Sometimes you don't know who you really are until you build a pantry. Sometimes you learn your own faith by designing a meme. If you want a theological challenge, try writing a play that illustrates your theological convictions in a story well-told and well-acted. If you want to find your center, ask those outside your center what real center you both share together (and maybe sit down for a meal of lefse AND injera). 

Monday, August 08, 2016

Theology and Augmented Reality: Because it's about more than Pokemon Go

On Virtual Church

“To behold, use or perceive any extension of ourselves in technological form is necessarily to embrace it. To listen to radio or to read the printed page is to accept these extensions of ourselves into our personal system and to undergo the ‘closure’ or displacement of perception that follows automatically.”[1]

When we are at our computers reading blogs or browsing social media, are we participating in virtual community or real community? The last time you were planning a church event or having a conversation with fellow Christians, was this real ecclesial networking or virtual ecclesial networking?  If you watched the opening worship of the Churchwide Assembly of the Evangelical Lutheran Church this afternoon via live-streaming, was that a virtual or a real experience? How would we decide?
Consider a comparison example. I go to an Episcopal outdoor prayer chapel to pray Compline. Nine people gather, and we pray the service and lections out of the Book of Common Prayer. A worship leader leads the prayer office, and members of the community volunteer to read lessons and chant. Afterwards, we sit around and talk for a while, especially spending time asking each other about the specific prayer requests each of us had lifted during the prayers. Then we go home.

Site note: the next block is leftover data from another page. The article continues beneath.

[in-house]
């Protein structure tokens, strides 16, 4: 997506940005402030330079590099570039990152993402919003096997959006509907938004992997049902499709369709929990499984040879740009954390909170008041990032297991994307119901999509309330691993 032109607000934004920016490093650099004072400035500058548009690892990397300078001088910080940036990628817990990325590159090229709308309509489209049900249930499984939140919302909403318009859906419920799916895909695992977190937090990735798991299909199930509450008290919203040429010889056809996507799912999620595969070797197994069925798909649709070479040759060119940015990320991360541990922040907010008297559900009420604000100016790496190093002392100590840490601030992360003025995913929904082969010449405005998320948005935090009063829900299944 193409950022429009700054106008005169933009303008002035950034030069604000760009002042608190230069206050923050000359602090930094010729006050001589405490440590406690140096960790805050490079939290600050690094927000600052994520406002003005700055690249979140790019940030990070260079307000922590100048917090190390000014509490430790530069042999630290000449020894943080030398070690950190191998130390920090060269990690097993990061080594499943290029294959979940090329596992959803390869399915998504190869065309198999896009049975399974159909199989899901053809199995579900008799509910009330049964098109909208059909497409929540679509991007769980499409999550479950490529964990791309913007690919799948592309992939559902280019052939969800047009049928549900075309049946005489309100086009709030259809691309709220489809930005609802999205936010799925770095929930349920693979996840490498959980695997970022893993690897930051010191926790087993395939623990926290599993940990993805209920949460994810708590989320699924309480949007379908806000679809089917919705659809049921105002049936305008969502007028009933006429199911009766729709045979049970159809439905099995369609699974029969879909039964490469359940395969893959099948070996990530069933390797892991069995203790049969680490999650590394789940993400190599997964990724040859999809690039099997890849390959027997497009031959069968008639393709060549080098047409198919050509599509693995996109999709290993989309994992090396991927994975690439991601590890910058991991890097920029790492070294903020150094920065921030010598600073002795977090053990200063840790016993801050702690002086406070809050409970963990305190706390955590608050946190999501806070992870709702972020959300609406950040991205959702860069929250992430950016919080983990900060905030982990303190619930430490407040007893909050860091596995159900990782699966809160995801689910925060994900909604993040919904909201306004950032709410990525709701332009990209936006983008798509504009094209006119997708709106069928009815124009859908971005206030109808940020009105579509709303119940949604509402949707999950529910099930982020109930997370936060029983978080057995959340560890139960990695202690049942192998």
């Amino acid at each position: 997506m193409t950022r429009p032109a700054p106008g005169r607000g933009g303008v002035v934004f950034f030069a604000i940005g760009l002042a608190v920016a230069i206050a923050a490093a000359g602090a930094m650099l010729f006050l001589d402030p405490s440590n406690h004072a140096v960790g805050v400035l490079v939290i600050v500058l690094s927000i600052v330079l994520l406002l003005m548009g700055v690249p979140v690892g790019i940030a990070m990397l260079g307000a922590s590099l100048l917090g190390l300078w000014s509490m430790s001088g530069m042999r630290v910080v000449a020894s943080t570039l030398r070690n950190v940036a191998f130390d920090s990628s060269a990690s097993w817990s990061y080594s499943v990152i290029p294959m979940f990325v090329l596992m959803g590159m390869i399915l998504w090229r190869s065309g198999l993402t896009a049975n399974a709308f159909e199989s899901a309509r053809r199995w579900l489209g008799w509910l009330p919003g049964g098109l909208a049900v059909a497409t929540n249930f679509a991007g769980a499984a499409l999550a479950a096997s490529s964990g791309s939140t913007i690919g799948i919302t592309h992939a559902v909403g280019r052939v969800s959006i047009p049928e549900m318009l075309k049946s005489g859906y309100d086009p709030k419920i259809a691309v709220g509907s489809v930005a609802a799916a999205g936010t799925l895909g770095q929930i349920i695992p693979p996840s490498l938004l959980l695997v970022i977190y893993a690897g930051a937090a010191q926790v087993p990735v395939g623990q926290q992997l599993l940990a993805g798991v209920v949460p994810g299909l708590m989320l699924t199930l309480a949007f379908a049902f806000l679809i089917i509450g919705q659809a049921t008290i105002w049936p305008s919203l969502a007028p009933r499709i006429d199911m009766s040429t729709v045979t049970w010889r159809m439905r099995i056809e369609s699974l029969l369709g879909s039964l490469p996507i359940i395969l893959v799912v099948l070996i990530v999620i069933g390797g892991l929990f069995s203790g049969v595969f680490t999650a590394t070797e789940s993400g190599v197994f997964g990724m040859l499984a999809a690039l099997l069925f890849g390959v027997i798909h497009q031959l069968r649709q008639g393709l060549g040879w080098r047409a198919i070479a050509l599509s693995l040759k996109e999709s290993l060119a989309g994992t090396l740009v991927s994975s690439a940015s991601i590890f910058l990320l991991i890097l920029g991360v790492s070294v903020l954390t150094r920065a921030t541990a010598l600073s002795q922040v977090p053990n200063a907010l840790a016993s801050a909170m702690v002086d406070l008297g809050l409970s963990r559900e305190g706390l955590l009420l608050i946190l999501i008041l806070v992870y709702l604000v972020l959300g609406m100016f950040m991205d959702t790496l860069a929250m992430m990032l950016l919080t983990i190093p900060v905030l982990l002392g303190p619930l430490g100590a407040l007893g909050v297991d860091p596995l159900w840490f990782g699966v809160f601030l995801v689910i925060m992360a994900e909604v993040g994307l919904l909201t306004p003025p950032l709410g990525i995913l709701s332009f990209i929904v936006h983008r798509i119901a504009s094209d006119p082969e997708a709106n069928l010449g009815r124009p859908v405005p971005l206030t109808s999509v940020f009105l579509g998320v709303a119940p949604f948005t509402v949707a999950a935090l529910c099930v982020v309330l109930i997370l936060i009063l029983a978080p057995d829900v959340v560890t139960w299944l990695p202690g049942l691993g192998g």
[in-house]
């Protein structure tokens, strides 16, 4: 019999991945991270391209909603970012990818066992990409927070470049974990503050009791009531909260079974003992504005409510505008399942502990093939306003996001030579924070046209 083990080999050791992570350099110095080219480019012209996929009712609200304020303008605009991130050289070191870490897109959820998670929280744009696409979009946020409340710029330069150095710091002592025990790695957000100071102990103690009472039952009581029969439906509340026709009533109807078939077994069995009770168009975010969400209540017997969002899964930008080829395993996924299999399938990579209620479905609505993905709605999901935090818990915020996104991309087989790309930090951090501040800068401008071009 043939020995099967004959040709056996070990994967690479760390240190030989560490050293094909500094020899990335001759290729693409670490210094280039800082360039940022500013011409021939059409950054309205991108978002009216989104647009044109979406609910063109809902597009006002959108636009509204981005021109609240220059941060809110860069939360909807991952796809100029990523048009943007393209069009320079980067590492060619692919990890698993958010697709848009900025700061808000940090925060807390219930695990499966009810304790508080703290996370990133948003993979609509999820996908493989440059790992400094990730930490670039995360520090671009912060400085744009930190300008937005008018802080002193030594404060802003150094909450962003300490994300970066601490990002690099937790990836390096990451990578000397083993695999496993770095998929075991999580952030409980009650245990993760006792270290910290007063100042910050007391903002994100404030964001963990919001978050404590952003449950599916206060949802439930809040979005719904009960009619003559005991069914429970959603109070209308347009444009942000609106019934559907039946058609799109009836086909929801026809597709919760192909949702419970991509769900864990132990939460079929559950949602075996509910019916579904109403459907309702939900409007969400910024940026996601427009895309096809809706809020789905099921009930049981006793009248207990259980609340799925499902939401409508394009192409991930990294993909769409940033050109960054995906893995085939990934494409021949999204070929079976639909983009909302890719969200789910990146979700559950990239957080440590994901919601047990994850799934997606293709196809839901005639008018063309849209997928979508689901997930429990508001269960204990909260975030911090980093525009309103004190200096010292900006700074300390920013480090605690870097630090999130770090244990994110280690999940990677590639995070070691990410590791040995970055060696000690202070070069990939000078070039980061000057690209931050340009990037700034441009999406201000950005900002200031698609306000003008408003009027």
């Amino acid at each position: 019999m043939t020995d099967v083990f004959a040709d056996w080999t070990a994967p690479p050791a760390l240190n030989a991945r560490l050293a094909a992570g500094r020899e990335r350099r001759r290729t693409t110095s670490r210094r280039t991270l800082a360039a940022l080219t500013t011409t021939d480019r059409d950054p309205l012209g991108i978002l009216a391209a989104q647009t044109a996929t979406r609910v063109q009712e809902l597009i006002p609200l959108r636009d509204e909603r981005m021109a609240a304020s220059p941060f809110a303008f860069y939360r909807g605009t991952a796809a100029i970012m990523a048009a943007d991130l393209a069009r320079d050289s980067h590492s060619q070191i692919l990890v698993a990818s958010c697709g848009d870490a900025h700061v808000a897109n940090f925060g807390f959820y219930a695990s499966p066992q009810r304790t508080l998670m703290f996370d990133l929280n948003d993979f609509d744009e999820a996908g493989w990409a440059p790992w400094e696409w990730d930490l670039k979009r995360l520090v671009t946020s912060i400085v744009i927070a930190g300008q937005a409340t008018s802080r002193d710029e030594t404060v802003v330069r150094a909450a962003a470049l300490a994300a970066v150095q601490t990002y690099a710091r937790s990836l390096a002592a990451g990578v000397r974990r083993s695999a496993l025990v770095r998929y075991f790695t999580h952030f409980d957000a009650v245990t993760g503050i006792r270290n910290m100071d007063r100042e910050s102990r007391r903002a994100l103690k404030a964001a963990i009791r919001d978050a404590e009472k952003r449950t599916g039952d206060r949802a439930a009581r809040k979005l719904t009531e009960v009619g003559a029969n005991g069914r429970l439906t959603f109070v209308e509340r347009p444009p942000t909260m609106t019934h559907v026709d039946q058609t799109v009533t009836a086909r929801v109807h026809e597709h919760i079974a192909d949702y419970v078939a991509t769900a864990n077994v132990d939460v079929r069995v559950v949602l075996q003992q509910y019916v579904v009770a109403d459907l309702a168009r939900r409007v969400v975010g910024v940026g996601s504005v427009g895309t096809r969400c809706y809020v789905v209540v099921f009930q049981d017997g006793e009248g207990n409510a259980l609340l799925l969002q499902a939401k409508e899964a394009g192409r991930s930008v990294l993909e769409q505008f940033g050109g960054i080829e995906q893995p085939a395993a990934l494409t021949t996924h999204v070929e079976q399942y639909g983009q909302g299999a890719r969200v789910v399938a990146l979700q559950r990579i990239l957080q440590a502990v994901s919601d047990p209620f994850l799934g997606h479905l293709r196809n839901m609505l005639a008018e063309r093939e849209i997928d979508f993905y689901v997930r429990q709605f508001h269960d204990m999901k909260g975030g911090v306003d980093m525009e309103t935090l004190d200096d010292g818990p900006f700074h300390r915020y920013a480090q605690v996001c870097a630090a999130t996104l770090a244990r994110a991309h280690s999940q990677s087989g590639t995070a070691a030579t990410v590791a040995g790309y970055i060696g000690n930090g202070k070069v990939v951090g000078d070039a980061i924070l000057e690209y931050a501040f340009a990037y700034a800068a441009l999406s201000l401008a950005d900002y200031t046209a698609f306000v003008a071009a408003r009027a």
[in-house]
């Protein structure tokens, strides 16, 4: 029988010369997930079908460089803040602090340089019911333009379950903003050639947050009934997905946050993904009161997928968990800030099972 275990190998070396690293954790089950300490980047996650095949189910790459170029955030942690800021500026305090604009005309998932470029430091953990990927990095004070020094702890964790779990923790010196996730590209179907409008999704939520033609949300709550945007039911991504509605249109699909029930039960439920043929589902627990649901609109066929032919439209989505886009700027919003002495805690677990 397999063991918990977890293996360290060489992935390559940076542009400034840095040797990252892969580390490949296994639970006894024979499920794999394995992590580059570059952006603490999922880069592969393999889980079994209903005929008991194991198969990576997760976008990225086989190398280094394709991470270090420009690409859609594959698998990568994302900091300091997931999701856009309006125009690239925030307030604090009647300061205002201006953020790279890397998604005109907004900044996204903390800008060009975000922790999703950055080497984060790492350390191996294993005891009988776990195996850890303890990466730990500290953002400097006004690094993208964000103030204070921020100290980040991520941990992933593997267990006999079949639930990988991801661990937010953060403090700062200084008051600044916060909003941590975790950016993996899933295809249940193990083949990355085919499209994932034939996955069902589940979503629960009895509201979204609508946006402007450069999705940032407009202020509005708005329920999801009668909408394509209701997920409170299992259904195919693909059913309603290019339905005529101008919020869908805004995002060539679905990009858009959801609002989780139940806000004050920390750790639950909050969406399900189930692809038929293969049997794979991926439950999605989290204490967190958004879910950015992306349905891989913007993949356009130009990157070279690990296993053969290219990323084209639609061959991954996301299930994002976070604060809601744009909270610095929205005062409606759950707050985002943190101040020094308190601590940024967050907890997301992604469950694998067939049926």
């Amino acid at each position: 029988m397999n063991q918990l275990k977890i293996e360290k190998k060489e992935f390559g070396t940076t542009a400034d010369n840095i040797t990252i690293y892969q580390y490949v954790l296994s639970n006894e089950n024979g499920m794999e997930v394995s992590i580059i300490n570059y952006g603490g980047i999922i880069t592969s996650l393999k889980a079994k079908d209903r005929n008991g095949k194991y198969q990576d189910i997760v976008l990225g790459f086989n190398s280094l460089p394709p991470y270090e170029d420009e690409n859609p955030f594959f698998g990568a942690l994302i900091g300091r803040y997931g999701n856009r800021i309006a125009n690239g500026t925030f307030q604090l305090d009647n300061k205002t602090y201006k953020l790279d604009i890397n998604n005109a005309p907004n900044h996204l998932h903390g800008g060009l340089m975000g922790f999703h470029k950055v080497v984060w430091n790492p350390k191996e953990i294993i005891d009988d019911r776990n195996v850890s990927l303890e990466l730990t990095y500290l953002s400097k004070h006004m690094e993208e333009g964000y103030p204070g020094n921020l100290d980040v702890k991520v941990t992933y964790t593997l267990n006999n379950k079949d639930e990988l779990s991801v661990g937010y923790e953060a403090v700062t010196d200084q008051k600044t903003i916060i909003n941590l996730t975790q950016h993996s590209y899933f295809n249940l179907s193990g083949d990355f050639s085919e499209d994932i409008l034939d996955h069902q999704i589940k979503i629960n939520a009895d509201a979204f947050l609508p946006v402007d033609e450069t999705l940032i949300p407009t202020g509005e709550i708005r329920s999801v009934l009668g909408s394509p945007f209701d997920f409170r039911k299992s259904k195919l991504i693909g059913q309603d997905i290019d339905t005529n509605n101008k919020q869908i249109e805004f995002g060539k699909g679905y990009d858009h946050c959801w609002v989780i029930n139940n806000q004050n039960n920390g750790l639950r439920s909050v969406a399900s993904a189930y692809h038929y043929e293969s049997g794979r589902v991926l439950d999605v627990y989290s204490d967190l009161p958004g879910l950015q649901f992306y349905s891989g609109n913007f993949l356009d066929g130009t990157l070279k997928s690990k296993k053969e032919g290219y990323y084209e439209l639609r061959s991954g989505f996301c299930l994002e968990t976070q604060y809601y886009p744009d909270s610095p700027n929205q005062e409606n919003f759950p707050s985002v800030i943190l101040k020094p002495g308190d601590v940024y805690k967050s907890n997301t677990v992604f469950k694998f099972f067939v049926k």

In describing what I have described in the preceding paragraph, how important is it to the description that all of this took place via avatars in Second Life,[3] at St. Matthew’s by the Sea on their prayer labyrinth?[4] Does it modify the extent to which you consider it to have been an authentic worship experience, and if so, what are the theological or social presuppositions that lead you to that conclusion? Conversely, if I had described such a setting as taking place at an Episcopal congregation I was visiting while on vacation, would your assumptions concerning the authenticity and reality of those encounters be different?

I describe these two settings, and ask these sets of questions, because it is my considered opinion that we have not yet thought at all clearly about the difference between the virtual and the real, and have largely been blind to the effects of new media transitions as they are occurring. In the latest round, as the church has tried to make sense of Pokemon Go, most theologians and church leaders aren't even knowledgeable about the difference between between virtual and augmented reality.

As a result, our theology of ministry in what we tend to label “virtual” contexts is seriously impoverished, and our awareness of the effects of transitions to new media consistently leaves the church lagging behind the culture as new media emerge. To the extent this is a result of our inattention (or even intentional disregard), we should be ashamed of ourselves.[5] To the extent this results from the legitimate difficulty of staying ahead of the curve on new media and philosophies of the real, we are called simply to be more intentionally attentive. “The church must start now—immediately—if it wants to be a significant part of the virtual world of the future. In the United States, the church has been playing catch-up in areas such as music and film for most of the second half of the twentieth century because it foolishly wasted God-given opportunities to engage those media in the first half of the twentieth century.”[6]

As we address this challenge, it is wise to remember that “the Web itself is not very old, and it didn't become a mass phenomenon until relatively recently… Under the circumstances, it would be a great surprise if we yet knew what the digital sensorium turns out to be like, or what effects it might have on us. Results of studies right now might, for instance, be picking up only (or "mostly") the effect of switching from a mostly-physical ecology to a largely-digital ecology. We don't have a lot of perspective on the changes in which we're participating.”[7] However, given the ever-increasing importance and impact of the “digital sensorium,” we are responsible for gaining as much perspective as we can.
Real Church Isn’t